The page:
This is not an easy time for Catholics. The unspeakable evil revealed in Pennsylvania that over 1,000 persons were sexually abused by 300 priests and even worse the systematic cover up by church hierarchy for seven decades is devastating. The details of the abuse are sickening but they should be read and understood by every practicing Catholic. We cannot bury our heads in the sand. It’s important to remember that pedophile priests aren’t just something that came out of Boston or Pennsylvania or Ireland. Many of my classmates will remember a priest in our Catholic grade school in the 1960’s that was “reassigned” as rumors whirled around about his behavior. I was spared but some of the boys in my class were abused (which is a polite way to say raped). It was an open secret. We all knew something, but we were too young (or ill-informed) to know what we knew. Twenty-five years later a popular young priest was removed from the school where our children attended because of abuse allegations. And on and on…
Many of my non-Catholic friends ask how I can remain in a Church so full of disgrace and sinfulness. How can I remain in a Church where the clergy attack the most vulnerable amongst us? Some of my Catholic friends ask that question, too. Truth be told, sometimes I ask myself.
I’m angry. I’m outraged. I’m sad. I’m broken-hearted. And still I remain a Catholic.
We must not ignore the crimes of those priests and bishops. We should ALL speak up and speak out. We must ferret out the monsters who would prey upon the most vulnerable. I’m angry that anyone would sexually exploit a child, especially someone in a position of trust. I’m outraged that Church hierarchy covered up the abuse for decades, maybe centuries. I’m sad because of the loss of innocence and the destruction of faith in those young souls and that these despicable acts have been repeated countless times and it doesn’t seem to stop! I’m broken-hearted because now some in our Church are using these latest revelations as an excuse to attack progressives in our midst. Some ultra-conservative bishops are using this latest crisis to instill hate and doubt in the hearts and minds of others to further their political agendas. And still, I remain a Catholic.
Our Church champions pro-life causes when it’s about abortion or euthanasia but remains largely silent regarding affordable health care for the young and the aged. We proclaim our belief in a catholic (universal) Church; one that welcomes all of God’s creation but in practice we don’t really welcome everyone and are often openly hostile when it comes to LGBTQ rights and gender equality. We fail as a faith community when we refuse to fight for the dignity of immigrants and those separated from their children by our government’s overreach. We pay lip service to racism in the Church but in the U.S., we remain predominantly male, white and insular in our worship and leadership. Where is the compassion for those marginalized in our society? Pro-life should mean supporting ALL life not just that with which we are comfortable. I often feel ashamed of the unloving attitudes of some of my church-mates and myself. And still I remain a Catholic.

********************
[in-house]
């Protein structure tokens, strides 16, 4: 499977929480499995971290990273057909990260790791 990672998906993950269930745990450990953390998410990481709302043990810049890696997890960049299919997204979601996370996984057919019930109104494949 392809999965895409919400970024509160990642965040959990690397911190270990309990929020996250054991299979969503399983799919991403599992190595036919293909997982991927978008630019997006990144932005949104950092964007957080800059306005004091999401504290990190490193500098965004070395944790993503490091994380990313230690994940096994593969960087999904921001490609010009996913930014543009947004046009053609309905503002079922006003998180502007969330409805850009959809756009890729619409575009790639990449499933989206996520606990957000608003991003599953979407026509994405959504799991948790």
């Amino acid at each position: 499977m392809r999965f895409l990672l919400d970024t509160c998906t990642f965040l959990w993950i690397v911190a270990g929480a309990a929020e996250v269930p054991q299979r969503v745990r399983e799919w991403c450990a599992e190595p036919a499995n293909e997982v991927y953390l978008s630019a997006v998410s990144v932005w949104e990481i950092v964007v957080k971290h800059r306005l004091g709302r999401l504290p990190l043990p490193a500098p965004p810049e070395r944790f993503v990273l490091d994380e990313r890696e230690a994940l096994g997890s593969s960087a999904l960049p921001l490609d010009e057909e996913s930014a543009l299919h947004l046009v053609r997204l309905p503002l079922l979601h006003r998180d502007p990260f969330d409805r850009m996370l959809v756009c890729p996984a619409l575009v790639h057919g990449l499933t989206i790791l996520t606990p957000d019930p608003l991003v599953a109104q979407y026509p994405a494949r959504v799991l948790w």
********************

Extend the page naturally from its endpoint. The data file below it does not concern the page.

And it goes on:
Our Church (my Church) is like a family: loud, messy, demanding, imperfect, passive-aggressive, arrogant, and intolerant. We have our share of crazy uncles, angry spouses, spoiled brats, privileged teens, and old codgers. We fight. We’re selfish. We neglect one another. We refuse to lift a hand to help one another. We are at times ugly, hateful and mean-spirited.
But because our Church (my Church) is like a family we also love, protect and cherish one other. We nurture, advise, and counsel one another. We pray for one another. Like any family, we come together in times of celebration and heartache. Our family cheers us on when we feel down-trodden or overwhelmed by circumstances beyond our control. Our family carries us when we’ve lost all hope and strength. When there is a death or a job loss or some natural disaster, families can put aside their differences and be there for one another. It is also true for our Church – we need to accept one another as we are. We need to celebrate one another as we are. I’m reminded that we are the Church. Not the priests nor the bishops, but you and I. If you’re searching for God; if you need to see Jesus’ face, just look at the person next to you in the pew.
We Catholics are human – hopelessly flawed and sinful. Still in spite our failings we are given grace because God’s love is without fail. No matter how we muck things up; no matter how grave our sins; no matter how unforgivable our actions; we are forgiven. God’s love is greater than our sin.
And so, I’m going to keep the “family” that I have and remain a Catholic…